Following the confirmation and swearing in of Supreme Court Justice Amy Coney Barrett, bitter Democrats redoubled their vows to pack the judiciary in the event that they take over control of Congress and the presidency after next week’s election.
Senate Minority Leader Chuck Schumer, who had previously declared that “nothing is off the table” in blocking Barrett’s confirmation, threatened his Republican colleagues yet again in a floor speech prior to Monday night’s confirmation vote.
“The Republican majority is lighting its credibility on fire,” Schumer claimed.
“… The next time the American people give Democrats a majority in this chamber, you will have forfeited the right to tell us how to run that majority,” he continued. “My colleagues may regret this for a lot longer than they think.”
Expand the court. https://t.co/hYC5OCeKQq
— Ilhan Omar (@IlhanMN) October 27, 2020
In a separate tweet, Omar went so far as to use cherry-picked statistics to link the confirmation of justices by the Senate to the popular vote in recent presidential elections.
“Remember that Republicans have lost 6 of the last 7 popular votes, but have appointed 6 of the last 9 justices,” she wrote.
“By expanding the court we fix this broken system and have the court better represent the values of the American people,” she added.
Contrary to her claims, questions linger as to whether Hillary Clinton‘s 2.8 million popular-vote advantage in 2016 was, in fact, legitimate, since Democrats in states like California have systematically downplayed and overlooked problems with widespread vote fraud.
Appropriately, the court’s role in the system of checks and balances drafted by the constitutional framers was to counteract the inherent problems and limitations that democratic elections present and to rise above the partisan fray.
However, while there is ample evidence of conservative appointees, including centrist Chief Justice John Roberts, siding with Democrats on many controversial issues, there is scant—if any—evidence of the court’s liberal voting bloc approaching jurisprudence with an impartial eye.
Rather, they have embraced the concept of judicial activism to extend their power and transform the court into a non-elected arm of the legislature, writing laws as well as interpreting them.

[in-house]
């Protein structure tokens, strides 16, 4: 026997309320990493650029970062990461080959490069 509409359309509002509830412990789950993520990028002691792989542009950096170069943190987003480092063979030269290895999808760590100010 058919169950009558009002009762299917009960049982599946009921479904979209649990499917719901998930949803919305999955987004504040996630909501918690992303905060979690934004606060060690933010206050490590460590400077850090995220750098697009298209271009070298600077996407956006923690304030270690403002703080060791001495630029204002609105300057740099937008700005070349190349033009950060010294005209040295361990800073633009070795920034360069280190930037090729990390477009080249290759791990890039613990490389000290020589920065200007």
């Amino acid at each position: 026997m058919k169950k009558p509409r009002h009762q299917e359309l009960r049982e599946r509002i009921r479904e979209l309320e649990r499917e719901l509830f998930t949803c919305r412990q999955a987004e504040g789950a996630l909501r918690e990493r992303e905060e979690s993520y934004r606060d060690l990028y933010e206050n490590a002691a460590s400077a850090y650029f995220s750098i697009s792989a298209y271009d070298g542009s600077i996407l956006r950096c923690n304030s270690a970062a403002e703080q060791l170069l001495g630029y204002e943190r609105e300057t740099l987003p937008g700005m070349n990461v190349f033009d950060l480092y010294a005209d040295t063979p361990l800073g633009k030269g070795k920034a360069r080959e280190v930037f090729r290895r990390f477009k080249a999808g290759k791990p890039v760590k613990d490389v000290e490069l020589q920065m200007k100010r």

President Donald Trump on Tuesday reiterated his past criticism of Democrat presidential nominee Joe Biden for hedging on the question of court-packing.
Biden’s Handler’s want to expand the Court. This would be very bad for the USA. On top of that they don’t want to provide a list of who would be chosen for the Court. MUST HAVE A LIST OF THESE RADICAL LEFT JUDGES!
— Donald J. Trump (@realDonaldTrump) October 27, 2020
After fruitlessly trying to avoid the unpopular issue, Biden recently claimed he would appoint a bipartisan council to study the possibility of adding new liberal judges if he is elected president.
But regardless of his personal opinions on it, many see the former vice president, soon to be 78, as being entirely beholden to the demands of radical, extremist voices within the party.
To make matters worse, both House Speaker Nancy Pelosi, D-Calif., appeared poised to go even farther than party progressives.
Pelosi claimed that Democrats also should plan on packing the lower courts, even though doing so might undermine the Left’s own specious talking point that it was simply seeking to restore “balance” in the judiciary.
Directly after ACB is confirmed Nancy Pelosi suggests packing the Supreme Court AND District Courts:
“Should we expand the courts? Let’s take a look and see. Maybe we need more District Courts as well.” pic.twitter.com/Zh4rDQ6b5m
— Chris Martin (@chrisjdmartin) October 27, 2020
Sen. Ed Markey, D-Mass., said on Twitter that, once in power, Democrats would seek to pack the court and eliminate the filibuster, assuring them of a clear path toward their enacting agenda.
As soon as the Democrats retake the Senate we must abolish the filibuster.
— Ed Markey (@SenMarkey) October 26, 2020
Already, the House has passed legislation that would bestow statehood onto Washington, DC—thereby adding two more Senate seats in the decisively blue district should both chambers revisit the bill and pass it in the next congressional term.
Additionally, Democrat activists have used the courts to impose controversial gerrymandering policies that circumvent state legislatures to give themselves an advantage in congressional House elections, and many blue states have passed legislation that would effectively abolish the use of the Electoral College in determining future presidential elections.
Such efforts would entirely eliminate checks on corrupt Democrats’ political accountability and allow them to ensure permanent majorities for themselves by simply importing new “voters” in far-left sanctuary states to back their radical agenda.